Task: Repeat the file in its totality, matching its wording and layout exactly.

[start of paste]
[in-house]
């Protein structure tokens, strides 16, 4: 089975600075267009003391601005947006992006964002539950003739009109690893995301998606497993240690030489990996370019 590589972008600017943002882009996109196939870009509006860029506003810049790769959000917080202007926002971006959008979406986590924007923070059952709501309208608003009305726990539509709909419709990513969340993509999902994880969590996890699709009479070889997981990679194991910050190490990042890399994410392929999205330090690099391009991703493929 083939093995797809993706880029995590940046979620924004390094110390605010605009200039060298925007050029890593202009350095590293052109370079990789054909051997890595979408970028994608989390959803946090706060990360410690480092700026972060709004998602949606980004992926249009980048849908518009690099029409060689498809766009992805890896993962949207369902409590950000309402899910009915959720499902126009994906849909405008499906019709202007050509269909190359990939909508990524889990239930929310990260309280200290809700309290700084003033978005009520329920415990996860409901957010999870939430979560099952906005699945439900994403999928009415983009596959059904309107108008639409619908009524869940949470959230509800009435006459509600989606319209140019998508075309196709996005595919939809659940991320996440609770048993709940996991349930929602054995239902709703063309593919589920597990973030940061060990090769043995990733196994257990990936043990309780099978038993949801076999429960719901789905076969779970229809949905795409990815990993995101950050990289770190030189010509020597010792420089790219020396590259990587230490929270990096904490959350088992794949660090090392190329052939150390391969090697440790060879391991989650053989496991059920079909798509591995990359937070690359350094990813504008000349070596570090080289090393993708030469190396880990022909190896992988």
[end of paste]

[in-house]
């Protein structure tokens, strides 16, 4: 089975600075267009003391601005947006992006964002539950003739009109690893995301998606497993240690030489990996370019 590589972008600017943002882009996109196939870009509006860029506003810049790769959000917080202007926002971006959008979406986590924007923070059952709501309208608003009305726990539509709909419709990513969340993509999902994880969590996890699709009479070889997981990679194991910050190490990042890399994410392929999205330090690099391009991703493929 083939093995797809993706880029995590940046979620924004390094110390605010605009200039060298925007050029890593202009350095590293052109370079990789054909051997890595979408970028994608989390959803946090706060990360410690480092700026972060709004998602949606980004992926249009980048849908518009690099029409060689498809766009992805890896993962949207369902409590950000309402899910009915959720499902126009994906849909405008499906019709202007050509269909190359990939909508990524889990239930929310990260309280200290809700309290700084003033978005009520329920415990996860409901957010999870939430979560099952906005699945439900994403999928009415983009596959059904309107108008639409619908009524869940949470959230509800009435006459509600989606319209140019998508075309196709996005595919939809659940991320996440609770048993709940996991349930929602054995239902709703063309593919589920597990973030940061060990090769043995990733196994257990990936043990309780099978038993949801076999429960719901789905076969779970229809949905795409990815990993995101950050990289770190030189010509020597010792420089790219020396590259990587230490929270990096904490959350088992794949660090090392190329052939150390391969090697440790060879391991989650053989496991059920079909798509591995990359937070690359350094990813504008000349070596570090080289090393993708030469190396880990022909190896992988």